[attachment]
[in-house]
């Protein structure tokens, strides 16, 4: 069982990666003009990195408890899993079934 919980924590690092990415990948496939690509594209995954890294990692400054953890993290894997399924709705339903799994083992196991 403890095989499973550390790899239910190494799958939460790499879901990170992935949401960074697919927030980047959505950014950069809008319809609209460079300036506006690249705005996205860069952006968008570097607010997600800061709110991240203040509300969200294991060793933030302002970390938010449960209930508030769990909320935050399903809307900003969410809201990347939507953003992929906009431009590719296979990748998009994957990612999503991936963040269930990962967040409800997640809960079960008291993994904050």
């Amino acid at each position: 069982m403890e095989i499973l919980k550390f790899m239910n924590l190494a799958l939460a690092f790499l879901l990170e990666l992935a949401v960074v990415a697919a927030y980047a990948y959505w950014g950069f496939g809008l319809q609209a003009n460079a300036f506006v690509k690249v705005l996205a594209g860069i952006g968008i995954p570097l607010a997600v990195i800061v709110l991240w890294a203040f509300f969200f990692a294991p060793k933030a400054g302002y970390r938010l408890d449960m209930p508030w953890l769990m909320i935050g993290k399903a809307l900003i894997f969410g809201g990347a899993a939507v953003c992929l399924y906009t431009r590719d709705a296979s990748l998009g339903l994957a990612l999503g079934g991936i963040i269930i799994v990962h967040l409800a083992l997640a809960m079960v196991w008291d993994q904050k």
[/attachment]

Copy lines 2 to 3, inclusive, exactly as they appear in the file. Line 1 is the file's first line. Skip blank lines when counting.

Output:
């Protein structure tokens, strides 16, 4: 069982990666003009990195408890899993079934 919980924590690092990415990948496939690509594209995954890294990692400054953890993290894997399924709705339903799994083992196991 403890095989499973550390790899239910190494799958939460790499879901990170992935949401960074697919927030980047959505950014950069809008319809609209460079300036506006690249705005996205860069952006968008570097607010997600800061709110991240203040509300969200294991060793933030302002970390938010449960209930508030769990909320935050399903809307900003969410809201990347939507953003992929906009431009590719296979990748998009994957990612999503991936963040269930990962967040409800997640809960079960008291993994904050």
């Amino acid at each position: 069982m403890e095989i499973l919980k550390f790899m239910n924590l190494a799958l939460a690092f790499l879901l990170e990666l992935a949401v960074v990415a697919a927030y980047a990948y959505w950014g950069f496939g809008l319809q609209a003009n460079a300036f506006v690509k690249v705005l996205a594209g860069i952006g968008i995954p570097l607010a997600v990195i800061v709110l991240w890294a203040f509300f969200f990692a294991p060793k933030a400054g302002y970390r938010l408890d449960m209930p508030w953890l769990m909320i935050g993290k399903a809307l900003i894997f969410g809201g990347a899993a939507v953003c992929l399924y906009t431009r590719d709705a296979s990748l998009g339903l994957a990612l999503g079934g991936i963040i269930i799994v990962h967040l409800a083992l997640a809960m079960v196991w008291d993994q904050k």